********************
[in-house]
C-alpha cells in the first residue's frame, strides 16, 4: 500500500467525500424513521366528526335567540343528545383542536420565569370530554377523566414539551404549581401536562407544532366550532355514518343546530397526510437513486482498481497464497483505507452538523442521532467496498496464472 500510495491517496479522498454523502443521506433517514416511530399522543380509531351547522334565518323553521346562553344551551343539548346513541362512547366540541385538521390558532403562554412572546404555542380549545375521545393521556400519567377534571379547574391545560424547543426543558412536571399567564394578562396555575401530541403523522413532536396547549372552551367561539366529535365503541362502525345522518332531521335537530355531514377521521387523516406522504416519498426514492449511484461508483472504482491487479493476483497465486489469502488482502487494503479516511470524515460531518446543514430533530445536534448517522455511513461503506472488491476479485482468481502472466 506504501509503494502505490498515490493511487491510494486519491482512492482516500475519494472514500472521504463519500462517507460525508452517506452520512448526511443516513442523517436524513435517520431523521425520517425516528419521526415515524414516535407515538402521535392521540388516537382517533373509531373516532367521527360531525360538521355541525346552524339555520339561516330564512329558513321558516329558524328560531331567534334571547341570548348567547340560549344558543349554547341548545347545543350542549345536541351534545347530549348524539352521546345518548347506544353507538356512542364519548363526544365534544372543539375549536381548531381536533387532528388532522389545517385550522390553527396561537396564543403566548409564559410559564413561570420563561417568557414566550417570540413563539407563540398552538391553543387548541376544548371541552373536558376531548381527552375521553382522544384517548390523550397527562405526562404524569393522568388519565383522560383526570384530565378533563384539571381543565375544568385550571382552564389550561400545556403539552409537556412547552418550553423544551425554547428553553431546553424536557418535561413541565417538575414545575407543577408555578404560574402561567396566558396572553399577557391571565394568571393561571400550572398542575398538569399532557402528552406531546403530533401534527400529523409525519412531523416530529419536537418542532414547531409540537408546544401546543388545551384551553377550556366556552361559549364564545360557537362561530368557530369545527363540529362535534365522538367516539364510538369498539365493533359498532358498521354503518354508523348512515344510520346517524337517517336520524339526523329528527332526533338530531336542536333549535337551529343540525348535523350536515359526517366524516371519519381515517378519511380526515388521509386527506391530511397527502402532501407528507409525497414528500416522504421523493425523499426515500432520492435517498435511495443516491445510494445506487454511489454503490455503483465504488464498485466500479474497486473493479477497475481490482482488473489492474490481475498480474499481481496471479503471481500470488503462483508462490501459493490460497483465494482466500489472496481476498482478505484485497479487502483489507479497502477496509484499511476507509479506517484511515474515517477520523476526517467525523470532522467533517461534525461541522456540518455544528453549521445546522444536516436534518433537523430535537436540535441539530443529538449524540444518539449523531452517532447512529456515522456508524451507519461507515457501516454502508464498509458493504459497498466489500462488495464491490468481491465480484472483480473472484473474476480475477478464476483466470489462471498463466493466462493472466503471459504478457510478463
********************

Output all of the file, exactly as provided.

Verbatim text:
[in-house]
C-alpha cells in the first residue's frame, strides 16, 4: 500500500467525500424513521366528526335567540343528545383542536420565569370530554377523566414539551404549581401536562407544532366550532355514518343546530397526510437513486482498481497464497483505507452538523442521532467496498496464472 500510495491517496479522498454523502443521506433517514416511530399522543380509531351547522334565518323553521346562553344551551343539548346513541362512547366540541385538521390558532403562554412572546404555542380549545375521545393521556400519567377534571379547574391545560424547543426543558412536571399567564394578562396555575401530541403523522413532536396547549372552551367561539366529535365503541362502525345522518332531521335537530355531514377521521387523516406522504416519498426514492449511484461508483472504482491487479493476483497465486489469502488482502487494503479516511470524515460531518446543514430533530445536534448517522455511513461503506472488491476479485482468481502472466 506504501509503494502505490498515490493511487491510494486519491482512492482516500475519494472514500472521504463519500462517507460525508452517506452520512448526511443516513442523517436524513435517520431523521425520517425516528419521526415515524414516535407515538402521535392521540388516537382517533373509531373516532367521527360531525360538521355541525346552524339555520339561516330564512329558513321558516329558524328560531331567534334571547341570548348567547340560549344558543349554547341548545347545543350542549345536541351534545347530549348524539352521546345518548347506544353507538356512542364519548363526544365534544372543539375549536381548531381536533387532528388532522389545517385550522390553527396561537396564543403566548409564559410559564413561570420563561417568557414566550417570540413563539407563540398552538391553543387548541376544548371541552373536558376531548381527552375521553382522544384517548390523550397527562405526562404524569393522568388519565383522560383526570384530565378533563384539571381543565375544568385550571382552564389550561400545556403539552409537556412547552418550553423544551425554547428553553431546553424536557418535561413541565417538575414545575407543577408555578404560574402561567396566558396572553399577557391571565394568571393561571400550572398542575398538569399532557402528552406531546403530533401534527400529523409525519412531523416530529419536537418542532414547531409540537408546544401546543388545551384551553377550556366556552361559549364564545360557537362561530368557530369545527363540529362535534365522538367516539364510538369498539365493533359498532358498521354503518354508523348512515344510520346517524337517517336520524339526523329528527332526533338530531336542536333549535337551529343540525348535523350536515359526517366524516371519519381515517378519511380526515388521509386527506391530511397527502402532501407528507409525497414528500416522504421523493425523499426515500432520492435517498435511495443516491445510494445506487454511489454503490455503483465504488464498485466500479474497486473493479477497475481490482482488473489492474490481475498480474499481481496471479503471481500470488503462483508462490501459493490460497483465494482466500489472496481476498482478505484485497479487502483489507479497502477496509484499511476507509479506517484511515474515517477520523476526517467525523470532522467533517461534525461541522456540518455544528453549521445546522444536516436534518433537523430535537436540535441539530443529538449524540444518539449523531452517532447512529456515522456508524451507519461507515457501516454502508464498509458493504459497498466489500462488495464491490468481491465480484472483480473472484473474476480475477478464476483466470489462471498463466493466462493472466503471459504478457510478463